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WVU Extension Service expert reminds West Virginians of the importance of pollinators during National Pollinator Week

bumblebee on orange flower

Pollinators must be protected, according to Sheldon Owen WVU Extension Service associate professor and wildlife specialist. (WVU Extension Photo)

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Bees, butterflies and other insect pollinators play a crucial role in growing our state’s food crops. But, Sheldon Owen, West Virginia University Extension Service associate professor and wildlife specialist, reminds us that populations of these important insects have declined across the nation and need to be protected. As part of National Pollinator Week (June 21-27), Owen challenges residents to learn more about the pollinators found in West Virginia and their important role in nature. Owen provides helpful information about insect pollinators and how people can help sustain their populations.


“West Virginia’s insect pollinators include bees, butterflies and moths, plus some wasps, flies, beetles and ants. While the non-native, European honeybee is an important crop pollinator, native bees, such as bumblebees, mining bees, carpenter bees, long-horned bees, squash bees and sweat bees, are critical, too. These native bees specialize in foraging on the flowers of native plant species and specific crops, resulting in more effective pollination and larger, more abundant fruit.”

“Our pollinators have declined due to a number of factors, like habitat loss, use of pesticides, invasive species, climate change, pathogens and diseases. At least 25% of our North American bumblebee species, including West Virginia's federally listed rusty-patched bumblebee, are at risk of extinction. Crops like tomatoes, peppers and blueberries that rely on buzz pollination, a special pollination behavior honeybees cannot perform, for optimum fruit set also could be at risk. More than 17% of our North American butterflies also face extinction, including our beloved state butterfly, the monarch.”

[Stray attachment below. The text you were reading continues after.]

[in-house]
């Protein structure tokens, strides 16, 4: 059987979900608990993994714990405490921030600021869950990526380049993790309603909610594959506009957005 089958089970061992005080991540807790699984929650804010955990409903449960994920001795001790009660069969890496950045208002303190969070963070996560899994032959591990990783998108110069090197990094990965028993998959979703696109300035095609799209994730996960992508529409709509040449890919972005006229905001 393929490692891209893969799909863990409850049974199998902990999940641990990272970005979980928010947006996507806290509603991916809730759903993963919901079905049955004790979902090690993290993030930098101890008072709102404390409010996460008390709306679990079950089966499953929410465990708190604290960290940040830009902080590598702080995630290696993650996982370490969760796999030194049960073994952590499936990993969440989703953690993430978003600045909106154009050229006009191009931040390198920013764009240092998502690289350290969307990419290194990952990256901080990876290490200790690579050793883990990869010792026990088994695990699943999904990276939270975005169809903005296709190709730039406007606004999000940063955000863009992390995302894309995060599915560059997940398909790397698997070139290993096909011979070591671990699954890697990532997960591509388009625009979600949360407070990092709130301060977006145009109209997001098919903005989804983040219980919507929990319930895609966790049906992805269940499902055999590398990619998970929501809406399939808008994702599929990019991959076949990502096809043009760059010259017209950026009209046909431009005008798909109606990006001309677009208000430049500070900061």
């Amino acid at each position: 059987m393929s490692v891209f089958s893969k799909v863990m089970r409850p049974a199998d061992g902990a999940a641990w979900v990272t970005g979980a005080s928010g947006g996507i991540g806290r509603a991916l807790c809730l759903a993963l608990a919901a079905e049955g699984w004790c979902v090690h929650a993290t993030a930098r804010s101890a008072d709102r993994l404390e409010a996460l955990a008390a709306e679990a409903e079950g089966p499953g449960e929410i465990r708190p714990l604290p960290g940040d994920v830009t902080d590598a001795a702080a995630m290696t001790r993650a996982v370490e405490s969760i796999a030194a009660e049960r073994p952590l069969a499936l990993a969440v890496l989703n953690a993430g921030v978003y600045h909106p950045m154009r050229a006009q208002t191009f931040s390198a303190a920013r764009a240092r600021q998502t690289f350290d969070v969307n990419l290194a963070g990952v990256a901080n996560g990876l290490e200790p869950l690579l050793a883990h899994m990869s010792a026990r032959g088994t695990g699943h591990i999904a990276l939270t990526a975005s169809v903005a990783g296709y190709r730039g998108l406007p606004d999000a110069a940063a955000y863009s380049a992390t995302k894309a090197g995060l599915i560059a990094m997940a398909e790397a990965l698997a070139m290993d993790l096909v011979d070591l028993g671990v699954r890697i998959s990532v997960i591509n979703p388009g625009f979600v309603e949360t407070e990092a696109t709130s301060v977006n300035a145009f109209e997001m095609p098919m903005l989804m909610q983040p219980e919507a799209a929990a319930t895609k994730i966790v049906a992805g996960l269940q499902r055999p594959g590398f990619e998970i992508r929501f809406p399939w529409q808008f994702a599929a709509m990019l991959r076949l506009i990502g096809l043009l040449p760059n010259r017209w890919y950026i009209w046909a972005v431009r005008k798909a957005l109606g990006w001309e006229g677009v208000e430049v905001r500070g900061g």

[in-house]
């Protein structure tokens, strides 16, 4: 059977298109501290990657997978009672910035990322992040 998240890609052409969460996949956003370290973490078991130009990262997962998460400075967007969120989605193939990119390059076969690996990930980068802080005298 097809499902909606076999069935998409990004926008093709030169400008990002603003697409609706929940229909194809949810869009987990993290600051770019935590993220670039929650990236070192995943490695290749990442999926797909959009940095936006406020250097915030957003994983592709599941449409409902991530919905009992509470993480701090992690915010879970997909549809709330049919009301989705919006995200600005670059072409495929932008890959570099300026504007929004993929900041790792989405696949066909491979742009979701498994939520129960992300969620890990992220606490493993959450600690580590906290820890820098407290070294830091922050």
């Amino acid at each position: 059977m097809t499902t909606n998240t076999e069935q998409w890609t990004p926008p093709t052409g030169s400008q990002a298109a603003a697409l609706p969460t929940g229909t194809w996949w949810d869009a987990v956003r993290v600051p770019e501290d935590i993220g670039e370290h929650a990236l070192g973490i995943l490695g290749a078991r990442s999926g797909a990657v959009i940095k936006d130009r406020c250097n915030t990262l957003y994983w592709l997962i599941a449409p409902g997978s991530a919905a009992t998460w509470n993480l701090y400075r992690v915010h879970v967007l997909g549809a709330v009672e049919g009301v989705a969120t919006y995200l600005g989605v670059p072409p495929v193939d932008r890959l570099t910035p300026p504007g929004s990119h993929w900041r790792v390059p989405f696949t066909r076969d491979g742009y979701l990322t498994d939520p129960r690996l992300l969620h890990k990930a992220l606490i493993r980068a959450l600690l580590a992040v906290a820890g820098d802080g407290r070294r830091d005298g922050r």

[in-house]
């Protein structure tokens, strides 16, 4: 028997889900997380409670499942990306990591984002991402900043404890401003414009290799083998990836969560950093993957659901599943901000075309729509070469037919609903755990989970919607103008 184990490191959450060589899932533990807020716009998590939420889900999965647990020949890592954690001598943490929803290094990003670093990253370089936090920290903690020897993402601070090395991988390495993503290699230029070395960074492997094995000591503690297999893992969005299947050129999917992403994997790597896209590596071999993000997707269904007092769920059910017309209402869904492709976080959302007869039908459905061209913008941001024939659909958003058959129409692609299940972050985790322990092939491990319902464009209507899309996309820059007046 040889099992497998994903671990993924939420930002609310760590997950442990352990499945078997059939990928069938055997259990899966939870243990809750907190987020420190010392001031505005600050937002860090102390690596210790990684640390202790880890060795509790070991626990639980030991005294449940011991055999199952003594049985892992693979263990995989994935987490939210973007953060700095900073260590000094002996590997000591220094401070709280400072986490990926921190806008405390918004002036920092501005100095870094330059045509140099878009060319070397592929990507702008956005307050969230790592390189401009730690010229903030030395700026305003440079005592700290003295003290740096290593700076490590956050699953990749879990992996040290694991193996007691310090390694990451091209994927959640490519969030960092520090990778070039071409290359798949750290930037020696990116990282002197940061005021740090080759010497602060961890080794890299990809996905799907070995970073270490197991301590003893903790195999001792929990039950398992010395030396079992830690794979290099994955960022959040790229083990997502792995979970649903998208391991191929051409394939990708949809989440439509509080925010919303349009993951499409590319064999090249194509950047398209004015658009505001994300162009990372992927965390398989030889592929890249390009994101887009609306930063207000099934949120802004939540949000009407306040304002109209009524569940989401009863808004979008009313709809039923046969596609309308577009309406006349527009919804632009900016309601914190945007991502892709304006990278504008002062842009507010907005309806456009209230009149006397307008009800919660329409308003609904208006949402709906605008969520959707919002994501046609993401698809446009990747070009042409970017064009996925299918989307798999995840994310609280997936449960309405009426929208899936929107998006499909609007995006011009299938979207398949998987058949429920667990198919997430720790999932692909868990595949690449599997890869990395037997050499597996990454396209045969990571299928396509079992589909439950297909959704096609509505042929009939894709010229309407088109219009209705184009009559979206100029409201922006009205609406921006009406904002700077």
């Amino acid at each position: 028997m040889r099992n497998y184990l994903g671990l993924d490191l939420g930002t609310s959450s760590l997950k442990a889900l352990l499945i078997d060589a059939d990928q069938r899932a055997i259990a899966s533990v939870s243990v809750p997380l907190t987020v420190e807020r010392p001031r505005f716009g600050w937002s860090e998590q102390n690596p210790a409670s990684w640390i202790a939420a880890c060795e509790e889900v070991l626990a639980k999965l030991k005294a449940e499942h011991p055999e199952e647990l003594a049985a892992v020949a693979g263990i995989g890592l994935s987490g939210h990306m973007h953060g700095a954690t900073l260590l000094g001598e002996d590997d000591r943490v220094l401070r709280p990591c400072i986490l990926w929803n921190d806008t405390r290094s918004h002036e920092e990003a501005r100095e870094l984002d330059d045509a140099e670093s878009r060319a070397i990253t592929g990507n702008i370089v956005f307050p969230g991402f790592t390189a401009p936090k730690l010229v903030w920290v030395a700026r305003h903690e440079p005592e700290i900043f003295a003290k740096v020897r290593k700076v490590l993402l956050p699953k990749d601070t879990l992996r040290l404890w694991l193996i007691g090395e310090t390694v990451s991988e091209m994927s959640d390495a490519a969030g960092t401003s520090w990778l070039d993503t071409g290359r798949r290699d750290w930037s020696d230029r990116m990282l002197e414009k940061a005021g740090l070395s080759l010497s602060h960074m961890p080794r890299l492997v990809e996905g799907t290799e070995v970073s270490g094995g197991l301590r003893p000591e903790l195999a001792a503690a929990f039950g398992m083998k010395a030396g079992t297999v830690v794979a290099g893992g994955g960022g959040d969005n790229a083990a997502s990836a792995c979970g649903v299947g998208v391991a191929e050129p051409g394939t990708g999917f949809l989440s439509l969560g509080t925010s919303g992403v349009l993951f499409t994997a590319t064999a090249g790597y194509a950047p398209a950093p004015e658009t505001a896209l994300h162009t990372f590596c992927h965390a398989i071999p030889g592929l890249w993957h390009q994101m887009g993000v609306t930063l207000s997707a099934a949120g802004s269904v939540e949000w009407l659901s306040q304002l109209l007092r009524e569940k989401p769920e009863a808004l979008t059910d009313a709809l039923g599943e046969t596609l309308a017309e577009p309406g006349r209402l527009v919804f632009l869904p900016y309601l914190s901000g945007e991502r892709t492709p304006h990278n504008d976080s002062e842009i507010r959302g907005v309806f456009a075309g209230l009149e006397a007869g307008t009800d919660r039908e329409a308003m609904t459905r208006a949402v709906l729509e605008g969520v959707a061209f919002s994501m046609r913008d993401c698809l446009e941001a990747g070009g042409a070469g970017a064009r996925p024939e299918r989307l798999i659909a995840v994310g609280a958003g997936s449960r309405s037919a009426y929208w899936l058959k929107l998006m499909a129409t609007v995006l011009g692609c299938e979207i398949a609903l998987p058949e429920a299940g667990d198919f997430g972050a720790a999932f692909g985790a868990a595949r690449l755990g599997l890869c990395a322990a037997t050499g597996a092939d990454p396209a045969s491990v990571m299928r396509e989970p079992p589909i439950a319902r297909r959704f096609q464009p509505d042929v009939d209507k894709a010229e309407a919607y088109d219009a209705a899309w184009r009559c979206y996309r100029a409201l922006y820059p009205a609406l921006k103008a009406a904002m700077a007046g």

“To help protect West Virginia’s pollinators, residents can reduce or eliminate pesticide use, provide foraging habitat for adult pollinators, and create habitat for pollinator nesting, larval development and overwintering. Planting a pollinator meadow near your home can provide an array of pollen and nectar options for pollinators.”

“For those who want to learn more about pollinators, WVU Extension Service has been partnering with the USDA Natural Resources Conservation Service and West Virginia Department of Natural Resources to deliver pollinator workshops to landowners across the state and to develop pollinator habitat management strategies for private lands. In addition, we are excited to be partnering with the West Virginia Department of Highways to create pollinator plantings along many of our state’s roadways. We look forward to seeing beautiful, pollinator-friendly flower meadows ushering travelers along our West Virginia highways and byways in years to come.” – Sheldon Owen, associate professor and wildlife specialist, WVU Extension Service

More information about insect pollinators can be found on WVU Extension Service’s wildlife page.

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WVU Extension Service

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